Building Soils for Better Crops, Third Edition

Very Large Soil Animals

Overview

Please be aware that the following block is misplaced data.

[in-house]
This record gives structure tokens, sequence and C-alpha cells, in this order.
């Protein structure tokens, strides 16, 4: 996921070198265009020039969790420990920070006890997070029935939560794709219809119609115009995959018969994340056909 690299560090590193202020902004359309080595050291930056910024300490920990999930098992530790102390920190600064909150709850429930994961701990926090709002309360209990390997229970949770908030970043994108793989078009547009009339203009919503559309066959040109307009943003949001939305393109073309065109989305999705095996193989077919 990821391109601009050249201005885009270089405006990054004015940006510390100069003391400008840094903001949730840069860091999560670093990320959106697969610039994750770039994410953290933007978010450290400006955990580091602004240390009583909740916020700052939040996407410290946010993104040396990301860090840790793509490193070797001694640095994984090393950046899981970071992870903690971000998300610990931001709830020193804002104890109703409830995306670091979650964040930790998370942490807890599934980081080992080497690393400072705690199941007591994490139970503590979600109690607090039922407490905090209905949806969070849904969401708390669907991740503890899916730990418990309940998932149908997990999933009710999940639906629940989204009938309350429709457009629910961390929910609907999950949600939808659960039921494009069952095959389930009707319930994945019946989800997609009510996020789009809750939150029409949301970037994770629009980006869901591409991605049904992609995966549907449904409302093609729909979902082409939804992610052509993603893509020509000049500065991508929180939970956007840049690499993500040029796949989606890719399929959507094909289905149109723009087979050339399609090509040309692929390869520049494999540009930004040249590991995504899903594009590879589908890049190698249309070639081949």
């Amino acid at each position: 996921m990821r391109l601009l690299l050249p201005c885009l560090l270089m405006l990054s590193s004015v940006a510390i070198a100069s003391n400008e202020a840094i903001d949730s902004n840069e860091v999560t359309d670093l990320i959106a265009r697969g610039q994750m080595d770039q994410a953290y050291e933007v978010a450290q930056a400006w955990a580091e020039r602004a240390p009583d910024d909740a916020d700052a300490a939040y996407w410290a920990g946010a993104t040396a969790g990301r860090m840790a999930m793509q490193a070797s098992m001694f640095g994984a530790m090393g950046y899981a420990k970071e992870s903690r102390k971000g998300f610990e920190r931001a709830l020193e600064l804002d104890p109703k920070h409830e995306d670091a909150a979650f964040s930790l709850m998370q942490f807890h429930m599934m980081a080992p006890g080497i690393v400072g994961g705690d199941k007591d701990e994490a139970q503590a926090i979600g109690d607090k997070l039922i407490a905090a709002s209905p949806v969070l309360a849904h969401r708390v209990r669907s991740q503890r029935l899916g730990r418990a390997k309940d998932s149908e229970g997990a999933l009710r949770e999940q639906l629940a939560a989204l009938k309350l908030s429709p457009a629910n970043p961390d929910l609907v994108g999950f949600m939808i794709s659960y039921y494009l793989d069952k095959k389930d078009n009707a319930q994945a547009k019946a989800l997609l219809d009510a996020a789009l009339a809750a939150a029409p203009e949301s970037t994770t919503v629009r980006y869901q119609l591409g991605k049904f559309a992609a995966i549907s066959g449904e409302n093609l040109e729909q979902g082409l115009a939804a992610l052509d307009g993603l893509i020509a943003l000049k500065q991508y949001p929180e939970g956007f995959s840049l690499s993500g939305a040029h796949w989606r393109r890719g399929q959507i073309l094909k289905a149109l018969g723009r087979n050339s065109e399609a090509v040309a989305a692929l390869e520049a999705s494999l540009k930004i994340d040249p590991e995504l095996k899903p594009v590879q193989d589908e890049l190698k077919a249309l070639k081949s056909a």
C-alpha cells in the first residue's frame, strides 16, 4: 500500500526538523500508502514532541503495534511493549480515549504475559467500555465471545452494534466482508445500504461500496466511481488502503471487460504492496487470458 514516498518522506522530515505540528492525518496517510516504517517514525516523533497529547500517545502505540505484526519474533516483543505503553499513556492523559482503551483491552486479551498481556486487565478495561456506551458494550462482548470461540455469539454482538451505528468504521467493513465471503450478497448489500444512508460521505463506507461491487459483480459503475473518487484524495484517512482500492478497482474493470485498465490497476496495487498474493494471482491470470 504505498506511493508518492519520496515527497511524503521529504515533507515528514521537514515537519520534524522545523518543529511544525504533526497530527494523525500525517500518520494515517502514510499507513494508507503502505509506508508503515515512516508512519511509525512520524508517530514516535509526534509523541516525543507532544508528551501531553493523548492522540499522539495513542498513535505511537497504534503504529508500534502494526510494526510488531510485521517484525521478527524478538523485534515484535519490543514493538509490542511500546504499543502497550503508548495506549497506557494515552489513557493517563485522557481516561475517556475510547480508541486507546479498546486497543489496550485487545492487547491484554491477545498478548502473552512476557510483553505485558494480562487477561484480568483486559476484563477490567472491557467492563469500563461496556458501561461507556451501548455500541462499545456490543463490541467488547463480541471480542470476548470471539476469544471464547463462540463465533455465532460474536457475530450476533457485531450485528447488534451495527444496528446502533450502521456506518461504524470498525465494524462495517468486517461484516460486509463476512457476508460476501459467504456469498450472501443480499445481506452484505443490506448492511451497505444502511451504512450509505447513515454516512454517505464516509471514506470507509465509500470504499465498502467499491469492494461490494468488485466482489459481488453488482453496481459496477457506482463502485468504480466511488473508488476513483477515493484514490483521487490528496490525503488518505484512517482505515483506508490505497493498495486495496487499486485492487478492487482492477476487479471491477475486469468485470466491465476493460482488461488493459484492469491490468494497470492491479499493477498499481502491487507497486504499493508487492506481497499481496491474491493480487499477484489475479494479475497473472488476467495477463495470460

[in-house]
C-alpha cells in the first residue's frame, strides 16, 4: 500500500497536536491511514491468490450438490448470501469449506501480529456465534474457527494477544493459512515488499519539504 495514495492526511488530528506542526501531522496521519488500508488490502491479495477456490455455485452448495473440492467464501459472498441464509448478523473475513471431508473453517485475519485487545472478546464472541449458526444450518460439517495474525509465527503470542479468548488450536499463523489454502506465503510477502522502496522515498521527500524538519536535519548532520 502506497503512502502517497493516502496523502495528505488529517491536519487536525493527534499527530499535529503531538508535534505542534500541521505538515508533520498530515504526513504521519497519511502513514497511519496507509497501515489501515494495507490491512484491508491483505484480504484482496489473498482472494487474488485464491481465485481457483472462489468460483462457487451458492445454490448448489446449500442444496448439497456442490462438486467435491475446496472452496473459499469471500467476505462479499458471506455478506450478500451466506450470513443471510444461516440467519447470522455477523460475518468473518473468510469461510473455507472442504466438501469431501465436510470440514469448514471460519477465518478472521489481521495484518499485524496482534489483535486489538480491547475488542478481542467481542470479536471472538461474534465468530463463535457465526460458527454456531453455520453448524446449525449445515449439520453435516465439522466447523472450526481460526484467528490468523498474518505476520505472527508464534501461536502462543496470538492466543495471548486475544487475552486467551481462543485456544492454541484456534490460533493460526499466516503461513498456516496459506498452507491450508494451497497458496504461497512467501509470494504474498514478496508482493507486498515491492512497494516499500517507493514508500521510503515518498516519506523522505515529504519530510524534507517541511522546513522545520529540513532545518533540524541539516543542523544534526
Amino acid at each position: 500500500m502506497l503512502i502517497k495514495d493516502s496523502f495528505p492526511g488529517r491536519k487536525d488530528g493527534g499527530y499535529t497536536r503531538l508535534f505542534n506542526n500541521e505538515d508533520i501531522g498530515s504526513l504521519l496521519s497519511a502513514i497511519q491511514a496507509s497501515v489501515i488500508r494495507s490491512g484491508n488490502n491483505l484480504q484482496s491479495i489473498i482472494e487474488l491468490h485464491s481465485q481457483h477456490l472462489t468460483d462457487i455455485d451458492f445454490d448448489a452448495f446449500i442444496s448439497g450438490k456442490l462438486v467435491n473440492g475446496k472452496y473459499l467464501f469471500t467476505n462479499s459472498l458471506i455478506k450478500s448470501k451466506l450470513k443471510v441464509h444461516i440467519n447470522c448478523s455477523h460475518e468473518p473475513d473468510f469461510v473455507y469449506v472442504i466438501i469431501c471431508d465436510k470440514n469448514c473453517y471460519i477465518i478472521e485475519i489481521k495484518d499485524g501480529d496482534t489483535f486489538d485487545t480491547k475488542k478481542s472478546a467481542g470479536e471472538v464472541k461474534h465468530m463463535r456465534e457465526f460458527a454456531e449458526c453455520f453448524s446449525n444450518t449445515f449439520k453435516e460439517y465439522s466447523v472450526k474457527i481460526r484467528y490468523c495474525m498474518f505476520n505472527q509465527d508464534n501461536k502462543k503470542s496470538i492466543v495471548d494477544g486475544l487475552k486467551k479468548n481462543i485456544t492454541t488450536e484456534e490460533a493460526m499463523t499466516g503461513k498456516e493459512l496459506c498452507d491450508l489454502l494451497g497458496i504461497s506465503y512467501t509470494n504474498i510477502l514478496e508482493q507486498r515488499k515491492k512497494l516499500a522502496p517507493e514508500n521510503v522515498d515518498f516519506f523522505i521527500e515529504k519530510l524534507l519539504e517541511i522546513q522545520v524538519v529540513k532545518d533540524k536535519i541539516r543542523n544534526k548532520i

Very large soil animals, such as moles, rabbits, woodchucks, snakes, prairie dogs, and badgers, burrow in the soil and spend at least some of their lives below ground. Moles are secondary consumers, their diet consisting mainly of earthworms. Most of the other animals exist on vegetation. In many cases, their presence is considered a nuisance for agricultural production or lawns and gardens. Nevertheless, their burrows may help conduct water away from the surface during downpours and thus decrease erosion. In the southern U.S., the burrowing action of crawfish, abundant in many somewhat poorly drained soils, can have a large effect on soil structure. (In Texas and Louisiana, some rice fields are “rotated” with crawfish production.)

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